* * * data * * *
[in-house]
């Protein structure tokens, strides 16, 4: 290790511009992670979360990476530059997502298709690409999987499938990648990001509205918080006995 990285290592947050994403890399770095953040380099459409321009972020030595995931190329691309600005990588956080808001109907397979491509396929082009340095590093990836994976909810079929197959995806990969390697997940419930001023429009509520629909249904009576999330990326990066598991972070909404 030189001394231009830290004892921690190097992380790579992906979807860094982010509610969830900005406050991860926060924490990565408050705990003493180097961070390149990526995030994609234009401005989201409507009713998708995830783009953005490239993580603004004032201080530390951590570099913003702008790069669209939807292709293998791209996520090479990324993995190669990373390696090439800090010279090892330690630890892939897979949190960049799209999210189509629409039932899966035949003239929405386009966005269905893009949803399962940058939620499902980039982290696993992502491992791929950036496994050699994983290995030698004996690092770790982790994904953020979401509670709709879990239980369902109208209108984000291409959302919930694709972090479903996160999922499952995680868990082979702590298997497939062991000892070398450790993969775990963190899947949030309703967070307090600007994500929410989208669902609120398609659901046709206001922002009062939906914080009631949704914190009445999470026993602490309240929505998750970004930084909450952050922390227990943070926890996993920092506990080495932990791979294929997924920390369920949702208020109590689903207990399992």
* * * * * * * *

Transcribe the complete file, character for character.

[in-house]
């Protein structure tokens, strides 16, 4: 290790511009992670979360990476530059997502298709690409999987499938990648990001509205918080006995 990285290592947050994403890399770095953040380099459409321009972020030595995931190329691309600005990588956080808001109907397979491509396929082009340095590093990836994976909810079929197959995806990969390697997940419930001023429009509520629909249904009576999330990326990066598991972070909404 030189001394231009830290004892921690190097992380790579992906979807860094982010509610969830900005406050991860926060924490990565408050705990003493180097961070390149990526995030994609234009401005989201409507009713998708995830783009953005490239993580603004004032201080530390951590570099913003702008790069669209939807292709293998791209996520090479990324993995190669990373390696090439800090010279090892330690630890892939897979949190960049799209999210189509629409039932899966035949003239929405386009966005269905893009949803399962940058939620499902980039982290696993992502491992791929950036496994050699994983290995030698004996690092770790982790994904953020979401509670709709879990239980369902109208209108984000291409959302919930694709972090479903996160999922499952995680868990082979702590298997497939062991000892070398450790993969775990963190899947949030309703967070307090600007994500929410989208669902609120398609659901046709206001922002009062939906914080009631949704914190009445999470026993602490309240929505998750970004930084909450952050922390227990943070926890996993920092506990080495932990791979294929997924920390369920949702208020109590689903207990399992």